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‘Dark Pools,’ Low Liquidity Cast Shadow on the Rally

Trading techniques could help undermine the market's stability

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Why does this matter? Well, because it allows you to make your trades without tipping your hand or moving the market. In a low-volume environment, it is increasingly likely that a block trade could move even a fairly large stock. This is a way for big firms and their best clients to protect themselves and play by a more favorable set of rules.

Another disturbing aspect of dark pools is the anonymity they provide. While some traders are lured by the fact that other investors cannot see the trades executed and prices agreed upon, a small group undoubtedly is drawn in by the idea they their personal identity is just as opaque as the substance of their orders.

To be clear, dark pools eventually report volume back to the major exchanges — they have to, since the transactions get resolved as “over-the-counter” trades. But detailed information about the volumes and types of transactions isn’t there, and the true impact on the public market doesn’t happen until the trades have long been resolved.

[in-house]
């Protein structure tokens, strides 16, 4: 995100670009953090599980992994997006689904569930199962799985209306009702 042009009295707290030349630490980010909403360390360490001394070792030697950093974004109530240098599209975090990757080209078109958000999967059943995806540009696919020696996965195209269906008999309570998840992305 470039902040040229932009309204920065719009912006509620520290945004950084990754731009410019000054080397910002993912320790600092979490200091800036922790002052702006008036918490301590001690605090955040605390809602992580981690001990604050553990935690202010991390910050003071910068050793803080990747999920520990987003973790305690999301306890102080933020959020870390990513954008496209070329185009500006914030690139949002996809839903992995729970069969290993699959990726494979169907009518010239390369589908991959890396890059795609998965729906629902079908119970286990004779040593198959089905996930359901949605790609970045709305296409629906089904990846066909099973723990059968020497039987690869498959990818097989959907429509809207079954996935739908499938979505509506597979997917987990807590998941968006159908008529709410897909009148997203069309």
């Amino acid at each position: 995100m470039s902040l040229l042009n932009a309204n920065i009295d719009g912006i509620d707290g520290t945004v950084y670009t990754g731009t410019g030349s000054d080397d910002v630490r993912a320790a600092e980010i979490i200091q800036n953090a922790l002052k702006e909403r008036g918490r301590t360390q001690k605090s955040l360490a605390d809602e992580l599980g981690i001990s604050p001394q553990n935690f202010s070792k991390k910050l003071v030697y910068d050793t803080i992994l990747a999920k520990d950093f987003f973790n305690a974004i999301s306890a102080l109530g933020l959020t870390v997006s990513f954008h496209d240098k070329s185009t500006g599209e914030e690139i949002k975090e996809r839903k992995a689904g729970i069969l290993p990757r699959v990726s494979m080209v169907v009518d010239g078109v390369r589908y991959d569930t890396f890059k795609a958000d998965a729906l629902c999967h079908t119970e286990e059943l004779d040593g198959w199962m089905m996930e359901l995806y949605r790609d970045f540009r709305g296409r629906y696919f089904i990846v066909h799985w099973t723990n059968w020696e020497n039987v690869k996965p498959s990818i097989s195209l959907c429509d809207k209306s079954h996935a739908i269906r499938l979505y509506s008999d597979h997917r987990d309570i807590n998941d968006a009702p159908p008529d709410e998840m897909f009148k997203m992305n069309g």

What Is ‘Real’ About the Rally?

When you consider these troublesome developments in trading, coupled with the basic admission that investors remain largely scared out of the stock market and volume remains at record lows, it is difficult to imagine the rally will continue much longer.

The seasonal “sell in May” phenomenon might just be an old wives’ tale, and there are plenty of cautionary tales that prove market timing doesn’t work. Had you sold in May 2009, for instance, you would have missed out on one of the strongest rallies in history.

But there are many reasons to fear this summer’s typical low-volume lull. The bottom line is that liquidity remains very weak, and that is unlikely to change anytime soon.

And in a low-volume stock market, it only takes a few bad headlines or a handful of panic sellers to tip the market into a full-fledged bearish move.

I hope that doesn’t come to pass, since the market needs some stability after a choppy 2011 and the alternative of Treasury bonds offers returns that barely keep up with inflation.

But you can’t hope your way into retirement. Protect yourself with stop-losses and keep an eye on market volume as we approach the dog days of summer.

Jeff Reeves is the editor of, and the author of “The Frugal Investor’s Guide to Finding Great Stocks.” Write him at editor@investorplace?.com or follow him on Twitter via @JeffReevesIP.

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